The Georgetown University Center for Retirement Initiatives, with the assistance of the Berggruen Institute and ESI Consultant Solutions, has issued a new report, “What Are the Potential Benefits of Universal Access to Retirement Savings?”
The center says there are an estimated 57 million private sector workers, or 46% of the population working in the private sector, who do not have access to a retirement plan through their workplace. This is particularly true for workers at small businesses and among lower-income workers, younger workers, minorities and women.
Many other countries have mandatory universal retirement plan programs, the center says, adding that if American workers were automatically enrolled into such plans, more of them would be able to save for retirement. “At the same time, the economy and gross domestic profit [GDP] benefit from stronger savings, investment and economic growth, and the nation benefits from a reduction in fiscal pressures to support an aging population lacking sufficient retirement income,” the report says.
The center notes that in the past decade, several bills aimed at creating universal retirement coverage have been introduced in Congress, to no avail. “In the absence of national action, some states have started to adopt innovative public-private partnership models to expand access to their workers. A few of these new state programs have adopted and launched an auto-IRA [individual retirement account] model, which requires employers that do not already offer their workers a retirement savings plan to automatically enroll their workers in the state program to begin to save unless the worker opts out. These state programs are currently providing many employers and their employees with new ways to save, and the number of new accounts and assets is now growing at a steady pace.”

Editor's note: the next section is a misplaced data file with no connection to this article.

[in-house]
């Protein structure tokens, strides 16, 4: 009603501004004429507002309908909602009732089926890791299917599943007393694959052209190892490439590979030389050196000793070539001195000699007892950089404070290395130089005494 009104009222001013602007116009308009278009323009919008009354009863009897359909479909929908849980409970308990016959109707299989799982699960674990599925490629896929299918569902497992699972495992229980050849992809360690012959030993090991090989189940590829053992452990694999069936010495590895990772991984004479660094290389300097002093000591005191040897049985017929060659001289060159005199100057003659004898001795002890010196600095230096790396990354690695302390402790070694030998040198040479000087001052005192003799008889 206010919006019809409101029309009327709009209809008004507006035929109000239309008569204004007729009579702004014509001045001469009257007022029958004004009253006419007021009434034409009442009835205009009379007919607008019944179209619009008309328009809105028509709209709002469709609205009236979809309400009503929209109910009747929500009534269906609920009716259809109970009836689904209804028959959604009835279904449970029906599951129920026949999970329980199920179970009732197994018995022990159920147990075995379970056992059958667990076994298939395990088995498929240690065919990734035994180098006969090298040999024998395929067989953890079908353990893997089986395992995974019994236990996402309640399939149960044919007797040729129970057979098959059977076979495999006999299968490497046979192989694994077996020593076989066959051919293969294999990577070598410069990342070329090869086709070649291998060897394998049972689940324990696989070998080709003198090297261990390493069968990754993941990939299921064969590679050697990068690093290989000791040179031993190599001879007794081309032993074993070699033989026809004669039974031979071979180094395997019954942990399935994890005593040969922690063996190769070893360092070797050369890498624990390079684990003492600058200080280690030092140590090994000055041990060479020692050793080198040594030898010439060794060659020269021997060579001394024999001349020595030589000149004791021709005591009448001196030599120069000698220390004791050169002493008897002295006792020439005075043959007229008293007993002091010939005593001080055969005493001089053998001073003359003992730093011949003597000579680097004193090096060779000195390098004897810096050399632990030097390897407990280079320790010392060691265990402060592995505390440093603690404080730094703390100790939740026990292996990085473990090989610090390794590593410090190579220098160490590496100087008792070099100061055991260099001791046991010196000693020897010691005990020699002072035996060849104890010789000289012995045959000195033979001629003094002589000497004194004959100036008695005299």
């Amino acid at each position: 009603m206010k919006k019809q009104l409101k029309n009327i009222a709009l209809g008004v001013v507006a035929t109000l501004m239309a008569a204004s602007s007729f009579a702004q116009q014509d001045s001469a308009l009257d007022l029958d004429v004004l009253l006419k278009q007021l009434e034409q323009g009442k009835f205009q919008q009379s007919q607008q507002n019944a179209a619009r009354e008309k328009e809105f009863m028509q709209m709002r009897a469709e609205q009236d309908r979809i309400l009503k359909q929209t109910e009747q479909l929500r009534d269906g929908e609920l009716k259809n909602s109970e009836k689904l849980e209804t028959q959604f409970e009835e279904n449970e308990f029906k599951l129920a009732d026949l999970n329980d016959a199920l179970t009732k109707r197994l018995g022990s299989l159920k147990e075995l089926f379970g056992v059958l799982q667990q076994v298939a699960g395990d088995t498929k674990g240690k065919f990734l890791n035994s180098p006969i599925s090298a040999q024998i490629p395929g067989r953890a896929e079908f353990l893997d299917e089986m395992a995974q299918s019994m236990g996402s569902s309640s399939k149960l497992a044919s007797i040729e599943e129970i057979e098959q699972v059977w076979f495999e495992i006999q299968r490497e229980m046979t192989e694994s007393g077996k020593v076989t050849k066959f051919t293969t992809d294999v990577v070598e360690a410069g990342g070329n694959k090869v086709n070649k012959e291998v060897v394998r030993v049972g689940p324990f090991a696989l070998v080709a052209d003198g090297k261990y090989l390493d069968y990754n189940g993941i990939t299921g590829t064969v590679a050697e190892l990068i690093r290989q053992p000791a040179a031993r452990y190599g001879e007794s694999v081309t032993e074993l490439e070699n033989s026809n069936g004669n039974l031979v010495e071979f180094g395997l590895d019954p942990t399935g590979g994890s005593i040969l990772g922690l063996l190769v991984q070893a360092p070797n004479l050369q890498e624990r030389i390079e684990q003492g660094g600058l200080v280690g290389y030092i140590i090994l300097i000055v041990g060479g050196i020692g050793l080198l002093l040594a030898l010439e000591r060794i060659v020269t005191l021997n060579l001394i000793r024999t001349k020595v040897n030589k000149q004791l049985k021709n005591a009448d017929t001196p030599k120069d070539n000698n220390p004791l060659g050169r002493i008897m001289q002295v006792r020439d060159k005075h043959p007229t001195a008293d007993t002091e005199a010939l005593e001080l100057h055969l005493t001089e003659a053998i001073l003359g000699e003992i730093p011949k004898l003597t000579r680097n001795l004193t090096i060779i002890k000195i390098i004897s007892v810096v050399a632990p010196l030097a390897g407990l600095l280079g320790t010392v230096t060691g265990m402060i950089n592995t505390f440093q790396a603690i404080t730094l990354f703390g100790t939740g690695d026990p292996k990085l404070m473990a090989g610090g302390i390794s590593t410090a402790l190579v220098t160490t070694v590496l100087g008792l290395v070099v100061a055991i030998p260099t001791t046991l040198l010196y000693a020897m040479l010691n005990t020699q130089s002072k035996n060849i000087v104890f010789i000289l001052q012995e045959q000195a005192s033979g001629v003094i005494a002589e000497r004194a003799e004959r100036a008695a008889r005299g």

However, the center says a national approach is still needed to “substantially increase participation and savings levels, particularly among low- and middle-income workers.”
Of course, the center says, the ability to boost savings will be affected by the design of the savings option, including whether it’s an IRA and/or 401(k) structure; the employers that are required to participate, since, in some cases, the smallest companies are not required to participate; and the default levels of employee contributions and any employer contributions.
An auto-IRA model with no employer threshold, or what the center calls a baseline auto-IRA, is projected to increase participation by 40 million workers by the year 2040.
However, if companies with fewer than 10 employees or that have been in existence for less than two years were exempted from the baseline auto-IRA, this would increase the participation by only 29 million, according to the center.
Should a 401(k) model be used, it says, it would produce higher average contributions and savings relative to an IRA model. If discretionary employer contributions were included, they, too, would boost savings levels. However, if the plan required contributions from employers, the center says this would inevitably slow wage growth and reduce savings levels. Thus, the center says the best approach is the baseline auto-IRA.
“The baseline auto-IRA that covers all employers has the highest overall level of savings,” the center says. “While per-participant savings are higher under alternative approaches, the expansion of coverage anticipated under the baseline auto-IRA scenario with no employer threshold leads to the largest increase in overall savings among the policy options model. … An IRA model encourages a higher level of participation by presenting the lowest barriers to participation for businesses and savers.”
Under the baseline auto-IRA model, the center estimates that participants would contribute $130 billion a year to their plans by 2040—adding up to a cumulative $1.89 trillion over the analysis period.